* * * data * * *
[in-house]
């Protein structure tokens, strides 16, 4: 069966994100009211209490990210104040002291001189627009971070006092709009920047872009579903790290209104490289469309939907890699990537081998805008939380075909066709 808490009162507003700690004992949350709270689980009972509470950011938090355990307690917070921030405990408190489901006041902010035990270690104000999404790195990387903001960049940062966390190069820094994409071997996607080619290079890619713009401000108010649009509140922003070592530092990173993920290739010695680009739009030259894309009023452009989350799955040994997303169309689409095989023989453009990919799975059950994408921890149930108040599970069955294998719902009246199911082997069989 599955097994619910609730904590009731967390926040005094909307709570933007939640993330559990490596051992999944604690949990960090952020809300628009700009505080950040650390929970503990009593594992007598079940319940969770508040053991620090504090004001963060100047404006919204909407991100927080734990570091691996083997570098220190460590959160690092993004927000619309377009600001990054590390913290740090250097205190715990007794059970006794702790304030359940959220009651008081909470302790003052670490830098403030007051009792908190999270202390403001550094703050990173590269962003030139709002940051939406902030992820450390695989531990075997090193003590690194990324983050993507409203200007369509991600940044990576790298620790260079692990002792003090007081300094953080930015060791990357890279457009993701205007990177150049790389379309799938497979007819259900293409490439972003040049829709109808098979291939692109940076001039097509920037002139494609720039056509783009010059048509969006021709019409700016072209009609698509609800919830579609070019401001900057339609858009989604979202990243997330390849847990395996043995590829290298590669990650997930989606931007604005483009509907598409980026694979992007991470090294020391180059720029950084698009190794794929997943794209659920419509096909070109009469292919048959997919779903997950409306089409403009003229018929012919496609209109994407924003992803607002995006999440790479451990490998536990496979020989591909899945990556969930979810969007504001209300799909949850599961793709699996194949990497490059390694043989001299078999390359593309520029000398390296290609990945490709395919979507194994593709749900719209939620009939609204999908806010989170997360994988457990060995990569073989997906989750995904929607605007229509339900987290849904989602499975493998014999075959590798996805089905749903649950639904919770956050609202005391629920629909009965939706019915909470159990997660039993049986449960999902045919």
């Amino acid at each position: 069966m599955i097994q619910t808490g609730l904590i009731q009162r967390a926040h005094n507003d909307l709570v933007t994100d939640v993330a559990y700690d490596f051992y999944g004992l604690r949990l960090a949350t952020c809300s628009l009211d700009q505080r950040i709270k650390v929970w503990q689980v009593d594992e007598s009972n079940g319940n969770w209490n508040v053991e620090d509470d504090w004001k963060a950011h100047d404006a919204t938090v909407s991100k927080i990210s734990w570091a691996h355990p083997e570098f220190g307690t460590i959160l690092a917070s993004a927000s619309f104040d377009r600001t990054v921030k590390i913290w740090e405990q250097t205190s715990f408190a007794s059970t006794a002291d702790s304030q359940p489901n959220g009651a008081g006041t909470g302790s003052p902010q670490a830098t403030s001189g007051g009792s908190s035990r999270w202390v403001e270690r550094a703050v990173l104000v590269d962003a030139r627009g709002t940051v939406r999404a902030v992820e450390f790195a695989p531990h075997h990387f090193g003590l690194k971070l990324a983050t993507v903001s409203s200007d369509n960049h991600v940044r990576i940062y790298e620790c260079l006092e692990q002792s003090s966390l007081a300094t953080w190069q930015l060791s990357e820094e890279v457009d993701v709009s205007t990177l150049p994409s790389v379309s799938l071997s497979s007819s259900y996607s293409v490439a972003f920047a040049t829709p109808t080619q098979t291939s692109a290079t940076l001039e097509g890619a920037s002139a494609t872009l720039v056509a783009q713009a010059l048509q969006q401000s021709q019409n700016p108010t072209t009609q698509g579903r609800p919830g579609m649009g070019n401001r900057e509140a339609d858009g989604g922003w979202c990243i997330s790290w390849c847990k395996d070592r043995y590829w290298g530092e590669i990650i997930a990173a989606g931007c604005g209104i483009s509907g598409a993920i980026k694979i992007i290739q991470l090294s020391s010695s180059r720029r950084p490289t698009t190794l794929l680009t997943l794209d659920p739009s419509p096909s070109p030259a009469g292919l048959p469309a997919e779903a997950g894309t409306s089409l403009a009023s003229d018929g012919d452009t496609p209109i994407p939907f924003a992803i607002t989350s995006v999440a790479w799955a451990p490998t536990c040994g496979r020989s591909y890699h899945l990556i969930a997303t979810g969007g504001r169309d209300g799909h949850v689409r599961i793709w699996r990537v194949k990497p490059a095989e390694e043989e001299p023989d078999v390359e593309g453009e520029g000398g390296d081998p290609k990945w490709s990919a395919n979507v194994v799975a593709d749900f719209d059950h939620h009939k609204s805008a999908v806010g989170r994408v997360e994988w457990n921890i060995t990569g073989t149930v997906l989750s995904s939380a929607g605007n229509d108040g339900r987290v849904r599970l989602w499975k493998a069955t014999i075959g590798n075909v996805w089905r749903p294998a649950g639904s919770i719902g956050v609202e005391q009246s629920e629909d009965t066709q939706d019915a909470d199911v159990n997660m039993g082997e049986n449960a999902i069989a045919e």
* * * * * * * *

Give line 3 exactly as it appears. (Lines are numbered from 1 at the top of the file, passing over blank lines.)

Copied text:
């Amino acid at each position: 069966m599955i097994q619910t808490g609730l904590i009731q009162r967390a926040h005094n507003d909307l709570v933007t994100d939640v993330a559990y700690d490596f051992y999944g004992l604690r949990l960090a949350t952020c809300s628009l009211d700009q505080r950040i709270k650390v929970w503990q689980v009593d594992e007598s009972n079940g319940n969770w209490n508040v053991e620090d509470d504090w004001k963060a950011h100047d404006a919204t938090v909407s991100k927080i990210s734990w570091a691996h355990p083997e570098f220190g307690t460590i959160l690092a917070s993004a927000s619309f104040d377009r600001t990054v921030k590390i913290w740090e405990q250097t205190s715990f408190a007794s059970t006794a002291d702790s304030q359940p489901n959220g009651a008081g006041t909470g302790s003052p902010q670490a830098t403030s001189g007051g009792s908190s035990r999270w202390v403001e270690r550094a703050v990173l104000v590269d962003a030139r627009g709002t940051v939406r999404a902030v992820e450390f790195a695989p531990h075997h990387f090193g003590l690194k971070l990324a983050t993507v903001s409203s200007d369509n960049h991600v940044r990576i940062y790298e620790c260079l006092e692990q002792s003090s966390l007081a300094t953080w190069q930015l060791s990357e820094e890279v457009d993701v709009s205007t990177l150049p994409s790389v379309s799938l071997s497979s007819s259900y996607s293409v490439a972003f920047a040049t829709p109808t080619q098979t291939s692109a290079t940076l001039e097509g890619a920037s002139a494609t872009l720039v056509a783009q713009a010059l048509q969006q401000s021709q019409n700016p108010t072209t009609q698509g579903r609800p919830g579609m649009g070019n401001r900057e509140a339609d858009g989604g922003w979202c990243i997330s790290w390849c847990k395996d070592r043995y590829w290298g530092e590669i990650i997930a990173a989606g931007c604005g209104i483009s509907g598409a993920i980026k694979i992007i290739q991470l090294s020391s010695s180059r720029r950084p490289t698009t190794l794929l680009t997943l794209d659920p739009s419509p096909s070109p030259a009469g292919l048959p469309a997919e779903a997950g894309t409306s089409l403009a009023s003229d018929g012919d452009t496609p209109i994407p939907f924003a992803i607002t989350s995006v999440a790479w799955a451990p490998t536990c040994g496979r020989s591909y890699h899945l990556i969930a997303t979810g969007g504001r169309d209300g799909h949850v689409r599961i793709w699996r990537v194949k990497p490059a095989e390694e043989e001299p023989d078999v390359e593309g453009e520029g000398g390296d081998p290609k990945w490709s990919a395919n979507v194994v799975a593709d749900f719209d059950h939620h009939k609204s805008a999908v806010g989170r994408v997360e994988w457990n921890i060995t990569g073989t149930v997906l989750s995904s939380a929607g605007n229509d108040g339900r987290v849904r599970l989602w499975k493998a069955t014999i075959g590798n075909v996805w089905r749903p294998a649950g639904s919770i719902g956050v609202e005391q009246s629920e629909d009965t066709q939706d019915a909470d199911v159990n997660m039993g082997e049986n449960a999902i069989a045919e």